A Reader Misses My Point on the Manhattan Declaration

I take it you are distancing yourself from the Nicene creed since you know the “One Holy Catholic and Apostolic Church” of the creed has a different meaning to Catholic and Orthodox, than to Protestant denominations?

Will you distance yourself from the bible also, since Catholic and Orthodox sign off on it? If I can get a Catholic to sign off on the 1689 confession, can I get you to withdraw from it too?

Hello John, thanks for writing.

There is a fundamental flaw in your thinking on this topic, both in your basic logic as well as your understanding of my own stated position. Hopefully by correcting your logical errors others will be able to see more clearly, along with yourself, the real issue in the Manhattan Declaration.

There are real and historic differences in understanding the nature of the “one holy Catholic church,” and there is no question whatsoever that the church of Nicea did not hold to the distinctives of most of the modern groups. But trying to parallel the Nicene statement with a modern statement is obviously fallacious: the Manhattan Declaration is written in the context of full knowledge of the issues that divide us. The Nicene Creed does not come from the same context, and hence is not relevant. Further, the issue at hand, that being the gospel itself, is not defined by the Nicene Creed (hence the emptiness of attempting to base any kind of meaningful unity merely upon the Nicene symbol: it is insufficient for the task from a biblical perspective).

But much more glaring is the obvious error of referring to the Bible. What does it mean that Rome and Eastern Orthodoxy “sign off” on it? Both vociferously deny the doctrine of sola scriptura, do they not? So the reality is that neither submit to it as the final authority from God, but both, in differing ways, detract from its authority through subjecting it to external authorities.

You seem to have confused my concern over the gutting of the gospel with some kind of “I don’t want anything to do with those folks” simplistic attitude of a back-woods fundamentalist. This is seen in your comment about getting a Catholic to “sign off” on the London Baptist Confession of 1689, another highly illogical offering. A Catholic who “signs off” on the 1689 is, obviously, no longer a Roman Catholic. It is impossible for a Roman Catholic to agree to the teachings of the LBCF and remain in communion with Rome. Its teachings are directly and inalterably contradictory to Roman Catholicism.

So none of your examples were, in fact, relevant to the situation we face today, where men, fully knowing the fundamental differences in the proclamation of the gospel message between Roman Catholicism, Eastern Orthodoxy, and at least the Reformed churches (many “Protestants” are merely popeless Catholics theologically speaking), are seeking to present a “Mere Christianity” that seeks to create a unity based upon a gospel-less Trinitarianism. Christianity is fully and richly Trinitarian. But so is the gospel, and the Christian faith ceases to exist without the gospel at its core. The “Mere Christianity” of Frank Beckwith and Dinesh D’Souza and Timothy George and Chuck Colson is sub-Christian, for it lacks the very animating element of the faith, that being the gospel, the very thing the Trinity does in self-glorification, that which ties together the whole reason for creation! By pushing the gospel outside the definition of the faith (which clearly men like Timothy George do, for he embraces non-compromising Roman Catholics as fellow believers in Christ) these “Mere Christianity” proponents give to the world a new religion that has only the most external connections to the biblical faith found in the Scriptures. As Jesus told us long ago, the one who loses his life for Christ’s sake and the gospel’s is His true disciple. Today men want to separate out that troubling, controversial “gospel” for the sake of a philosophically driven unity. No believer who takes the Scriptures as his or her final authority can join in such a movement.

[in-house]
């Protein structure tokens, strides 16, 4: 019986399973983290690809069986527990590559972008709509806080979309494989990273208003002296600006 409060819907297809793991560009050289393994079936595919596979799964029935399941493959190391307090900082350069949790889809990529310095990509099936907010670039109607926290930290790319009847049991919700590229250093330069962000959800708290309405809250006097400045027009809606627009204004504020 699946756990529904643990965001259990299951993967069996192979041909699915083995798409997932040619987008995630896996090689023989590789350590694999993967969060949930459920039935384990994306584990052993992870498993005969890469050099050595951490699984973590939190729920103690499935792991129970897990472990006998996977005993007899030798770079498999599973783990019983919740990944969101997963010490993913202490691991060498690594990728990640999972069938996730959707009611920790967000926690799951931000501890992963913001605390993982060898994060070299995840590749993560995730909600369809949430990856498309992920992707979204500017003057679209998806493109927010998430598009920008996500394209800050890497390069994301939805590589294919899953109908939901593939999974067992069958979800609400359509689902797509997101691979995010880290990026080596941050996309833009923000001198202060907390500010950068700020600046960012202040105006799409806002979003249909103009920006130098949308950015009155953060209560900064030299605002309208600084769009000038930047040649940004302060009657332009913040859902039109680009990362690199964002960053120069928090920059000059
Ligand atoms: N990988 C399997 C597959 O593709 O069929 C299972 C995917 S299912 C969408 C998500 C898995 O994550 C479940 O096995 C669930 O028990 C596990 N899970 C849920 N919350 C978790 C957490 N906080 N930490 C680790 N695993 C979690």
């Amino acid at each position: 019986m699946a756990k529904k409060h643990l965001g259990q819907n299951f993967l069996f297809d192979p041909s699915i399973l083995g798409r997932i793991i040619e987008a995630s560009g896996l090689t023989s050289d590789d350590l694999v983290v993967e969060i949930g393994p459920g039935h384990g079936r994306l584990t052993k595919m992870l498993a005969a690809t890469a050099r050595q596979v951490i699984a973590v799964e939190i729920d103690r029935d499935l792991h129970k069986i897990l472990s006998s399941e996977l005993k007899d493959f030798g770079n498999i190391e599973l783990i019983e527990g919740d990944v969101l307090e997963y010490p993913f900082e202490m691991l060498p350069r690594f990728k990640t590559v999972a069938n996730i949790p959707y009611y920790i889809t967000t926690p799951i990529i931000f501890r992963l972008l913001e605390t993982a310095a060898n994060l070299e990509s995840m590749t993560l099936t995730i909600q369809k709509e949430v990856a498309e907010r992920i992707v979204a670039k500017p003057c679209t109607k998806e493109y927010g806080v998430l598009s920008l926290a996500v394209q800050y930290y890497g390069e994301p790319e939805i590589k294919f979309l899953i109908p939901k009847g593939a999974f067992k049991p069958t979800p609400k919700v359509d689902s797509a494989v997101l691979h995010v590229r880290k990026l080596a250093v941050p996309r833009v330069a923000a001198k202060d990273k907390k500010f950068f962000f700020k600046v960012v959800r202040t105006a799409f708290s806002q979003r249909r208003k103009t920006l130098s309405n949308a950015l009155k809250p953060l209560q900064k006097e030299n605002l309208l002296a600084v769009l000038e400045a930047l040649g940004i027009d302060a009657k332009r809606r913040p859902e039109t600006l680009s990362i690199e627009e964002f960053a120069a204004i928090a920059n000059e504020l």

So, John, my concern is about those who are trying to replace the centrality of the gospel with a salvationless Trinitarianism that is not just sub-biblical, it is blatantly anti-biblical. I cannot get past the fact that a plain reading of the text of the Manhattan Declaration (a reading drawn from the worldview of the three main authors) indicates that it promotes the idea that all three groups possess the gospel, which they are to preach in its fulness (despite the fact that this means they are to preach contradictory messages). I know some fine men signed the document, and they insist it has nothing to do with the gospel, but words have meanings, and the authors of the document have made it painfully clear that it is, in fact, a theological statement, a veritable catechism of the Christian faith, according to Chuck Colson. I hope this helps to clarify things for you.